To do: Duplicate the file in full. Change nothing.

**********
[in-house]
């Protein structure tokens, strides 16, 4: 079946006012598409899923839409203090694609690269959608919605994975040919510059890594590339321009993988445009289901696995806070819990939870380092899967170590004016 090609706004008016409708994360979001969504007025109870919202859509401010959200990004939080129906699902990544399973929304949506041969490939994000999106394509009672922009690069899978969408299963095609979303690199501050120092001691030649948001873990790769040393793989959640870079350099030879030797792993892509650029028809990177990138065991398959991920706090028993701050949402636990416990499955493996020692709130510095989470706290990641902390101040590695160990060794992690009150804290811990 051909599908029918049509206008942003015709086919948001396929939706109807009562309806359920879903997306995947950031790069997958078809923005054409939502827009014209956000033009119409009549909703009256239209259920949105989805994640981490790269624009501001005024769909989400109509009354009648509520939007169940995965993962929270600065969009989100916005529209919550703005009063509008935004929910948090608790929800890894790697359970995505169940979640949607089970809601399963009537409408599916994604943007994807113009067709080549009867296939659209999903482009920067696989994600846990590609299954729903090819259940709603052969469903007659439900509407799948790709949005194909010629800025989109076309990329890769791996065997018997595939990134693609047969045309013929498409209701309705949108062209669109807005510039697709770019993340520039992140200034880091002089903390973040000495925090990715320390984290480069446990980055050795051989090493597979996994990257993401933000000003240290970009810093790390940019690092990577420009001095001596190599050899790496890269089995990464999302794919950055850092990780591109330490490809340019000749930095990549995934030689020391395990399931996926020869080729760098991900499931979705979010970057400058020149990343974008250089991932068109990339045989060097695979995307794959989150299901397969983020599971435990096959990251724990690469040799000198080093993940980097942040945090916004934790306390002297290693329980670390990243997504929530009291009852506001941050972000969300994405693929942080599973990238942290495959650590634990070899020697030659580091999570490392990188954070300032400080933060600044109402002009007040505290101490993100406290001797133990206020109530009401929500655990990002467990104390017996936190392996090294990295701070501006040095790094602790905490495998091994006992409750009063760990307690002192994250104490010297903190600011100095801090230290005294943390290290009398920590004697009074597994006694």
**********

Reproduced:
[in-house]
């Protein structure tokens, strides 16, 4: 079946006012598409899923839409203090694609690269959608919605994975040919510059890594590339321009993988445009289901696995806070819990939870380092899967170590004016 090609706004008016409708994360979001969504007025109870919202859509401010959200990004939080129906699902990544399973929304949506041969490939994000999106394509009672922009690069899978969408299963095609979303690199501050120092001691030649948001873990790769040393793989959640870079350099030879030797792993892509650029028809990177990138065991398959991920706090028993701050949402636990416990499955493996020692709130510095989470706290990641902390101040590695160990060794992690009150804290811990 051909599908029918049509206008942003015709086919948001396929939706109807009562309806359920879903997306995947950031790069997958078809923005054409939502827009014209956000033009119409009549909703009256239209259920949105989805994640981490790269624009501001005024769909989400109509009354009648509520939007169940995965993962929270600065969009989100916005529209919550703005009063509008935004929910948090608790929800890894790697359970995505169940979640949607089970809601399963009537409408599916994604943007994807113009067709080549009867296939659209999903482009920067696989994600846990590609299954729903090819259940709603052969469903007659439900509407799948790709949005194909010629800025989109076309990329890769791996065997018997595939990134693609047969045309013929498409209701309705949108062209669109807005510039697709770019993340520039992140200034880091002089903390973040000495925090990715320390984290480069446990980055050795051989090493597979996994990257993401933000000003240290970009810093790390940019690092990577420009001095001596190599050899790496890269089995990464999302794919950055850092990780591109330490490809340019000749930095990549995934030689020391395990399931996926020869080729760098991900499931979705979010970057400058020149990343974008250089991932068109990339045989060097695979995307794959989150299901397969983020599971435990096959990251724990690469040799000198080093993940980097942040945090916004934790306390002297290693329980670390990243997504929530009291009852506001941050972000969300994405693929942080599973990238942290495959650590634990070899020697030659580091999570490392990188954070300032400080933060600044109402002009007040505290101490993100406290001797133990206020109530009401929500655990990002467990104390017996936190392996090294990295701070501006040095790094602790905490495998091994006992409750009063760990307690002192994250104490010297903190600011100095801090230290005294943390290290009398920590004697009074597994006694």